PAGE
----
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Kishwaukee College shows off new health facility

MALTA – Mary Ann Sullivan Pluta never realized how good it feels to get a massage, even though she gives massages to others often.

Sullivan Pluta, a massage therapy student at Kishwaukee College, received one during a massage demonstration Tuesday that was part of an open house showing off the college’s new health wing.

“To be in a state-of-the-art training facility is a very effective way to spoil students,” she joked as her feet were being massaged.

The Terry and Sherrie Martin Health Careers Wing at Kishwaukee College, 21193 Malta Road, Malta, was formally unveiled Tuesday during an open house that included self-given tours of the facility and remarks by officials.

Perhaps the health facility’s biggest attraction was its high-fidelity patient simulators that can talk, sweat, bleed and breathe. A program can even set health conditions that the simulators can have.

Carol Quenett, former dean of career technology at Kishwaukee
College, was looking over an infant patient simulator. There also are child and adult simulators. The college also is expecting to receive a pregnant simulator.

“When they say you can feel the pulse, you can really feel the pulse,” Quenett said.

The 25,850-square-foot wing was paid in part with a $52.6 million bond issue voters approved in a referendum November 2010. The health wing includes three nursing labs, one nursing practice lab, two massage therapy labs, an x-ray room, five classrooms and a new complementary health clinic.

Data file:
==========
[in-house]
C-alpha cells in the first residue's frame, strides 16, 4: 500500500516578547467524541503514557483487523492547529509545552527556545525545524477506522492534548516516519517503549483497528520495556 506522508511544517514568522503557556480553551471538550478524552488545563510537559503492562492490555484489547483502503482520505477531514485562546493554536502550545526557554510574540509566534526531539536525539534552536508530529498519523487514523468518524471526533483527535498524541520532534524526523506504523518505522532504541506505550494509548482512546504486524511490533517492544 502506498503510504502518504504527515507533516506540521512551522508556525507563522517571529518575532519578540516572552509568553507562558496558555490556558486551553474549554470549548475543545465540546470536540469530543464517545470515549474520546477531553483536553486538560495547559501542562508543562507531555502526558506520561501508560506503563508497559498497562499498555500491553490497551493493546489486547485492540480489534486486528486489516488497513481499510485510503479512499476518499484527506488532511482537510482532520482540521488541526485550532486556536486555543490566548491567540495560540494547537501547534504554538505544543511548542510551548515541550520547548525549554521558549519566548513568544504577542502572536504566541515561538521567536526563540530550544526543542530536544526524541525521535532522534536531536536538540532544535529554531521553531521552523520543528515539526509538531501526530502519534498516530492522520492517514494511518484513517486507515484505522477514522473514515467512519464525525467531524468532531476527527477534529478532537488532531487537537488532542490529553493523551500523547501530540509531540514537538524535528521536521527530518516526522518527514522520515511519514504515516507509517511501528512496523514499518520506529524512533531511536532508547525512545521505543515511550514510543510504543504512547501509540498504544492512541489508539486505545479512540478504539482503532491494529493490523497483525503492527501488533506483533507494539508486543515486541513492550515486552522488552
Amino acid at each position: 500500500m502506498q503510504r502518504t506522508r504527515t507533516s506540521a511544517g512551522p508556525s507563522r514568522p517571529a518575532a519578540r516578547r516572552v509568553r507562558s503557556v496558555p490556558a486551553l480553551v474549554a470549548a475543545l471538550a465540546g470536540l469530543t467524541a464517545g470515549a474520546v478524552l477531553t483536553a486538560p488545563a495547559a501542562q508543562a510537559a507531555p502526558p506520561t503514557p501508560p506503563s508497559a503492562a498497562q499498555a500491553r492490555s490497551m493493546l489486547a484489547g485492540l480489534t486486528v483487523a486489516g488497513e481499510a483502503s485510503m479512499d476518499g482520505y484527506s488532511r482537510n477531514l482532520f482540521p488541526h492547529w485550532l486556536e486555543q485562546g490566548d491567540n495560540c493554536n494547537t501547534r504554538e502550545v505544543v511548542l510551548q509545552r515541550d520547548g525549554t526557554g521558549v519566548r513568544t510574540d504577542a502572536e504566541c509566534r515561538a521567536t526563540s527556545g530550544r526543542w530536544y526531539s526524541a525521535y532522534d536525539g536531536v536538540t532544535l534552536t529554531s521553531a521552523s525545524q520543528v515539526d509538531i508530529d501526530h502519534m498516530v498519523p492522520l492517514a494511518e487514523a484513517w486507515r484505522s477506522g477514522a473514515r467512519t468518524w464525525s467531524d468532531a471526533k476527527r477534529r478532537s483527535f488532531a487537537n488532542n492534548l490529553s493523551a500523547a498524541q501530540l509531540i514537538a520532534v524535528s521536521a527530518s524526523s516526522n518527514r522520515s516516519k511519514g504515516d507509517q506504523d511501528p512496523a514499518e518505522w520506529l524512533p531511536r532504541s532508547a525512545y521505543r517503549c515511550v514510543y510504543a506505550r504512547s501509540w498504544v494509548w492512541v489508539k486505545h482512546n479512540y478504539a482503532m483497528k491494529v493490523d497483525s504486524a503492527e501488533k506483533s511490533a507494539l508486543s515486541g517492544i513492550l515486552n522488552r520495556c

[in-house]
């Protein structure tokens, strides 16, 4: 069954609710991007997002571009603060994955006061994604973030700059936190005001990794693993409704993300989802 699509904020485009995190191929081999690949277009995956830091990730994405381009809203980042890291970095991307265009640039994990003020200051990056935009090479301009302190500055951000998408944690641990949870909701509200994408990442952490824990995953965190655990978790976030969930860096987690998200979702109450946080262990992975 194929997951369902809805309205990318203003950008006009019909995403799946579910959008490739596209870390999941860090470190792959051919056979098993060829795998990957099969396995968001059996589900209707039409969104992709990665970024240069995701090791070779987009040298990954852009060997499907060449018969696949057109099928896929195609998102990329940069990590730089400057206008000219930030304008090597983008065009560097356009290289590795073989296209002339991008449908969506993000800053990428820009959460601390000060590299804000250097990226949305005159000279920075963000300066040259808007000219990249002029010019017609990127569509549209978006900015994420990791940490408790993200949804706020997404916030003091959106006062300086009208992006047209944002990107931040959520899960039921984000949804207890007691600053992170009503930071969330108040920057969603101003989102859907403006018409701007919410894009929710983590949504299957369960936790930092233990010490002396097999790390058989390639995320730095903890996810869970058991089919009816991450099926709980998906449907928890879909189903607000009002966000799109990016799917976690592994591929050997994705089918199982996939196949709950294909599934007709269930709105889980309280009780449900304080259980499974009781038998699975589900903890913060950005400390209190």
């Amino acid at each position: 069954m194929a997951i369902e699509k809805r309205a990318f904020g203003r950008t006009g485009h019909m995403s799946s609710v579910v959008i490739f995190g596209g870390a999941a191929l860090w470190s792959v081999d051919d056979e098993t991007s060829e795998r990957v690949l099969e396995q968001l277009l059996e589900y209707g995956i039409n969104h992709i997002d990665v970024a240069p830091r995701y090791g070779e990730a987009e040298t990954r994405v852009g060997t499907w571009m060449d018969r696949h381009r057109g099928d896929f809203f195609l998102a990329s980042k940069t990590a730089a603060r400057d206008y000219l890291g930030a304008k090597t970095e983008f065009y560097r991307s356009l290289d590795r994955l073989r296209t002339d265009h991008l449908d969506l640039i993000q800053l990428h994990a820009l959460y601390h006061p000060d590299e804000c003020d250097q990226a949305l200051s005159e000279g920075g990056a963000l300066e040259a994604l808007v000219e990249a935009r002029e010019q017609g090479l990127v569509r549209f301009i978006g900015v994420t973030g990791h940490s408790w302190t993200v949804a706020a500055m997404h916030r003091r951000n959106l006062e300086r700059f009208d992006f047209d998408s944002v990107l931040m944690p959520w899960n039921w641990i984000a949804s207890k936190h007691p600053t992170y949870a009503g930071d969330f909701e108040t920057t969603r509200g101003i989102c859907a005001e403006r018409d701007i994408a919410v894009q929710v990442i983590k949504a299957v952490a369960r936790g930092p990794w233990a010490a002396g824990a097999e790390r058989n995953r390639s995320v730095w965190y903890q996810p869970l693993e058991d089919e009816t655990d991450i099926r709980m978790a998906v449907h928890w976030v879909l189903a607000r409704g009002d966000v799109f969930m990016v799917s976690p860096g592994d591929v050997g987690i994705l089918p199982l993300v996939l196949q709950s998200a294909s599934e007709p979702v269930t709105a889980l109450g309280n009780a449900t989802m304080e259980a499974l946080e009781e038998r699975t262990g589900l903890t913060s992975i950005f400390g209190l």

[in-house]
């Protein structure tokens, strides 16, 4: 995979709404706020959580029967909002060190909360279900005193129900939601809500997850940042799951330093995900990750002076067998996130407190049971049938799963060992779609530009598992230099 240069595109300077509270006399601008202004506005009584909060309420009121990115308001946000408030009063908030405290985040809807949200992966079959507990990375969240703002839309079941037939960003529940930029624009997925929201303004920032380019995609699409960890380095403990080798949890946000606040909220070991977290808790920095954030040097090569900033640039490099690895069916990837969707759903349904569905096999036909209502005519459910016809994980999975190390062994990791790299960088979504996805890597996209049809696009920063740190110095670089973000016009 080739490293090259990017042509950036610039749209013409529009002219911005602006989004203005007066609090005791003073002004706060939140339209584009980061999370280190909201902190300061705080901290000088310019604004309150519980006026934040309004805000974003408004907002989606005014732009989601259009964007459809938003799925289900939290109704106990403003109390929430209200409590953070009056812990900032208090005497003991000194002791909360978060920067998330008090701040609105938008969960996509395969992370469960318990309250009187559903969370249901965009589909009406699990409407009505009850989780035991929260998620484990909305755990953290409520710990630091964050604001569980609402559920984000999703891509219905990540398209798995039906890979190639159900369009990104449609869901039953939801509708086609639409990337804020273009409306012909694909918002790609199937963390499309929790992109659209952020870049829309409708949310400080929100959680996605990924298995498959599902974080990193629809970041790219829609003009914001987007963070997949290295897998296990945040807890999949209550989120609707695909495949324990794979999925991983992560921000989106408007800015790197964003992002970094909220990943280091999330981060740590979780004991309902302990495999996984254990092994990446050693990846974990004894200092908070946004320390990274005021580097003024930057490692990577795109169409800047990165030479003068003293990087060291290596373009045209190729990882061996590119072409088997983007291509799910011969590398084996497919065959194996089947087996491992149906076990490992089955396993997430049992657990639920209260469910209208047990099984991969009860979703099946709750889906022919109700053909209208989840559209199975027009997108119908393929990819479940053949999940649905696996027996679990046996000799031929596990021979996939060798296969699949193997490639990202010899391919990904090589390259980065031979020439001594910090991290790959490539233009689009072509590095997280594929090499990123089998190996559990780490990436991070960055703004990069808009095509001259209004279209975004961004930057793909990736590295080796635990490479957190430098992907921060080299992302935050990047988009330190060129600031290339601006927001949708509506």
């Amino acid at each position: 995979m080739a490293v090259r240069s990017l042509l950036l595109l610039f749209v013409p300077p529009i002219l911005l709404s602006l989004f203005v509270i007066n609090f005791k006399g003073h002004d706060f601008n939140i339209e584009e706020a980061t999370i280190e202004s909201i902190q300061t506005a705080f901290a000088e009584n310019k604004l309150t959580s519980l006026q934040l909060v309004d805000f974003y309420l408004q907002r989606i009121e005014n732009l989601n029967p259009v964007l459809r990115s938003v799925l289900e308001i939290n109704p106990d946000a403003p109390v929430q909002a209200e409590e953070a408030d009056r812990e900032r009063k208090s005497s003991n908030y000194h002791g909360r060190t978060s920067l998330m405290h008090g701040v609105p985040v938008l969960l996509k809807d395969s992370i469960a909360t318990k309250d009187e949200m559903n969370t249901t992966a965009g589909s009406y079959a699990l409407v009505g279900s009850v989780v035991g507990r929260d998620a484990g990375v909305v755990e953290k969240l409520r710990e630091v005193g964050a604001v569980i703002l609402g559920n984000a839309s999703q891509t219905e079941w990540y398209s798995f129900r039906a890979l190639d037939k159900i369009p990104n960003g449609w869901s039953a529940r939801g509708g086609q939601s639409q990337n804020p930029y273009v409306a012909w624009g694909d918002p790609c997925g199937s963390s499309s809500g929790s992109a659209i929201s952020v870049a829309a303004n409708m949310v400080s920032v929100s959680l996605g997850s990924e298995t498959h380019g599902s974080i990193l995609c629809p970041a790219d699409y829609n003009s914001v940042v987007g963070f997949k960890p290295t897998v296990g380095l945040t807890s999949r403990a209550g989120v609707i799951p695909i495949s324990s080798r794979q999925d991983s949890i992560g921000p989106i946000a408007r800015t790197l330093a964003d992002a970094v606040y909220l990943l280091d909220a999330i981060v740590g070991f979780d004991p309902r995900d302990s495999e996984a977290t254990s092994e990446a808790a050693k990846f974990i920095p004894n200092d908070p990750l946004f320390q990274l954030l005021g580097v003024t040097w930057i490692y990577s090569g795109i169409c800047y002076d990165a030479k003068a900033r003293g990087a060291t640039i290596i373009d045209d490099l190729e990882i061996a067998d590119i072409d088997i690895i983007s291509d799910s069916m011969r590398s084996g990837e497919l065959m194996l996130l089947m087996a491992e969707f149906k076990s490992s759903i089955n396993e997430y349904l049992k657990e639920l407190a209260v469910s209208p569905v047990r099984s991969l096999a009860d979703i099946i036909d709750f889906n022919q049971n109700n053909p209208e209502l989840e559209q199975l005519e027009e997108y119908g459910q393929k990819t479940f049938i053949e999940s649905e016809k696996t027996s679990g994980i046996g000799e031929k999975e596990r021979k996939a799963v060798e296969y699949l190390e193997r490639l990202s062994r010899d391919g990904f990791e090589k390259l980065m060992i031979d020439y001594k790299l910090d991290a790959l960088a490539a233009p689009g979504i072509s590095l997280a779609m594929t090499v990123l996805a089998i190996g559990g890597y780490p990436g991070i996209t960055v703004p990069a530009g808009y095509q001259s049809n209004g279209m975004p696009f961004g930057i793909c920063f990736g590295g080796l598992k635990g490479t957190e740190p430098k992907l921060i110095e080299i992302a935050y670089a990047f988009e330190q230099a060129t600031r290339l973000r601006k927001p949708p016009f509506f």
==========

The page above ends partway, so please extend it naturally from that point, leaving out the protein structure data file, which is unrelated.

The wing is named after former Kishwaukee College biology instructor Terry Martin and his wife, Sherrie.

When he gave his remarks, Terry Martin carried his 3-year-old granddaughter, Wren Martin, in his arms while Sherrie Martin stood alongside with Wren’s twin brother, Archie Martin.

Archie was born weighing 5 pounds, and Wren weighed only 3 pounds at birth.

“There were some scary moments,” Terry Martin said.

The health facility will help students care for others like his grandchildren, he said.

The Terry and Sherrie Martin Health Careers Wing is the last major project the college will use with the referendum money, said Bob Johnson, chair of the Kishwaukee College board of trustees.

Representatives from the Illinois Department of Financial and Professional Regulations will visit Kishwaukee College on Thursday for final approval of the wing’s aesthetics clinic in which students are taught about skincare, said Bette Chilton, Kishwaukee College dean of health and education.

Rene Olsen, who works at Kishwaukee Hospital’s emergency management services department, said paramedic students who are taught at the hospital will be able to use the wing this fall.

“There’s so many things they never get to see here,” Olsen said. “It’s an amazing opportunity for the students.”

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